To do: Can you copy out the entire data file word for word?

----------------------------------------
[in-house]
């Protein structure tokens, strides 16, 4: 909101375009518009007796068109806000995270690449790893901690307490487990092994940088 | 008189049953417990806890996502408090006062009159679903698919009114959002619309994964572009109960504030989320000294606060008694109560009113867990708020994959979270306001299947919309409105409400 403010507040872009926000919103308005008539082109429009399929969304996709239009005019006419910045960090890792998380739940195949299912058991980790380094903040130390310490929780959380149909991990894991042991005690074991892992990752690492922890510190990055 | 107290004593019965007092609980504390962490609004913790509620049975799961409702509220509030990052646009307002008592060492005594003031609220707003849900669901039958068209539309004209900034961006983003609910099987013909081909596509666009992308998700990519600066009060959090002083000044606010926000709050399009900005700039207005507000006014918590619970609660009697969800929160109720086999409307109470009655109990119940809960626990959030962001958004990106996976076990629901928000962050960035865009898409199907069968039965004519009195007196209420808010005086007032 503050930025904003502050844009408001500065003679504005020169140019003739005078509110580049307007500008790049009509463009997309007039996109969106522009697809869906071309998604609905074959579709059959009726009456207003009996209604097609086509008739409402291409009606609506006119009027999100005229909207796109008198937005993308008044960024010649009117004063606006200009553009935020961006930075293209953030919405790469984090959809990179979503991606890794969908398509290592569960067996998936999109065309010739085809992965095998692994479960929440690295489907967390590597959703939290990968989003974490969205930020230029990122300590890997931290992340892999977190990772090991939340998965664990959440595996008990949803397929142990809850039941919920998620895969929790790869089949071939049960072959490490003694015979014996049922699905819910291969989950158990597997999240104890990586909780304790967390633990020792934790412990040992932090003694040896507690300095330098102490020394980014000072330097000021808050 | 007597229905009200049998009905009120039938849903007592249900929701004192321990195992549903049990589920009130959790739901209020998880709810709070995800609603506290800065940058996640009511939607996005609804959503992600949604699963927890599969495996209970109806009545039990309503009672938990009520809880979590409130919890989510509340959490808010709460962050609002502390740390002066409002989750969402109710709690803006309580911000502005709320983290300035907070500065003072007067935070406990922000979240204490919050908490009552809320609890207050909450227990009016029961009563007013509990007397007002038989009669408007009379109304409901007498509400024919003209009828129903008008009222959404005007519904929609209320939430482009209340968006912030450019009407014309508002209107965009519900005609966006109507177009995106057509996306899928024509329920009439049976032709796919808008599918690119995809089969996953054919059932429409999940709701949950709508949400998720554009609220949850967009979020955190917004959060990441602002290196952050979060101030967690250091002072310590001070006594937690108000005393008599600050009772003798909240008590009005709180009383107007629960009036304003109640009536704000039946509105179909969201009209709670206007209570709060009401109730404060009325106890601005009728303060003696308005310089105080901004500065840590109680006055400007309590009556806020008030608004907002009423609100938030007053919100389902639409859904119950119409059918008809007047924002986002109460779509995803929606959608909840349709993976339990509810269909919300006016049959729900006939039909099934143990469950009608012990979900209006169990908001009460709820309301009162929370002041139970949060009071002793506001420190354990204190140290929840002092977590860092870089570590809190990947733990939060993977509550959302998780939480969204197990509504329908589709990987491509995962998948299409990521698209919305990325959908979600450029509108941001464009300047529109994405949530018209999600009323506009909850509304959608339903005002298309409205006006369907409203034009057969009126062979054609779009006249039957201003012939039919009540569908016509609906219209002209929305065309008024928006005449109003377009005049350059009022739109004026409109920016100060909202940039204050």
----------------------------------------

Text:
[in-house]
């Protein structure tokens, strides 16, 4: 909101375009518009007796068109806000995270690449790893901690307490487990092994940088 | 008189049953417990806890996502408090006062009159679903698919009114959002619309994964572009109960504030989320000294606060008694109560009113867990708020994959979270306001299947919309409105409400 403010507040872009926000919103308005008539082109429009399929969304996709239009005019006419910045960090890792998380739940195949299912058991980790380094903040130390310490929780959380149909991990894991042991005690074991892992990752690492922890510190990055 | 107290004593019965007092609980504390962490609004913790509620049975799961409702509220509030990052646009307002008592060492005594003031609220707003849900669901039958068209539309004209900034961006983003609910099987013909081909596509666009992308998700990519600066009060959090002083000044606010926000709050399009900005700039207005507000006014918590619970609660009697969800929160109720086999409307109470009655109990119940809960626990959030962001958004990106996976076990629901928000962050960035865009898409199907069968039965004519009195007196209420808010005086007032 503050930025904003502050844009408001500065003679504005020169140019003739005078509110580049307007500008790049009509463009997309007039996109969106522009697809869906071309998604609905074959579709059959009726009456207003009996209604097609086509008739409402291409009606609506006119009027999100005229909207796109008198937005993308008044960024010649009117004063606006200009553009935020961006930075293209953030919405790469984090959809990179979503991606890794969908398509290592569960067996998936999109065309010739085809992965095998692994479960929440690295489907967390590597959703939290990968989003974490969205930020230029990122300590890997931290992340892999977190990772090991939340998965664990959440595996008990949803397929142990809850039941919920998620895969929790790869089949071939049960072959490490003694015979014996049922699905819910291969989950158990597997999240104890990586909780304790967390633990020792934790412990040992932090003694040896507690300095330098102490020394980014000072330097000021808050 | 007597229905009200049998009905009120039938849903007592249900929701004192321990195992549903049990589920009130959790739901209020998880709810709070995800609603506290800065940058996640009511939607996005609804959503992600949604699963927890599969495996209970109806009545039990309503009672938990009520809880979590409130919890989510509340959490808010709460962050609002502390740390002066409002989750969402109710709690803006309580911000502005709320983290300035907070500065003072007067935070406990922000979240204490919050908490009552809320609890207050909450227990009016029961009563007013509990007397007002038989009669408007009379109304409901007498509400024919003209009828129903008008009222959404005007519904929609209320939430482009209340968006912030450019009407014309508002209107965009519900005609966006109507177009995106057509996306899928024509329920009439049976032709796919808008599918690119995809089969996953054919059932429409999940709701949950709508949400998720554009609220949850967009979020955190917004959060990441602002290196952050979060101030967690250091002072310590001070006594937690108000005393008599600050009772003798909240008590009005709180009383107007629960009036304003109640009536704000039946509105179909969201009209709670206007209570709060009401109730404060009325106890601005009728303060003696308005310089105080901004500065840590109680006055400007309590009556806020008030608004907002009423609100938030007053919100389902639409859904119950119409059918008809007047924002986002109460779509995803929606959608909840349709993976339990509810269909919300006016049959729900006939039909099934143990469950009608012990979900209006169990908001009460709820309301009162929370002041139970949060009071002793506001420190354990204190140290929840002092977590860092870089570590809190990947733990939060993977509550959302998780939480969204197990509504329908589709990987491509995962998948299409990521698209919305990325959908979600450029509108941001464009300047529109994405949530018209999600009323506009909850509304959608339903005002298309409205006006369907409203034009057969009126062979054609779009006249039957201003012939039919009540569908016509609906219209002209929305065309008024928006005449109003377009005049350059009022739109004026409109920016100060909202940039204050």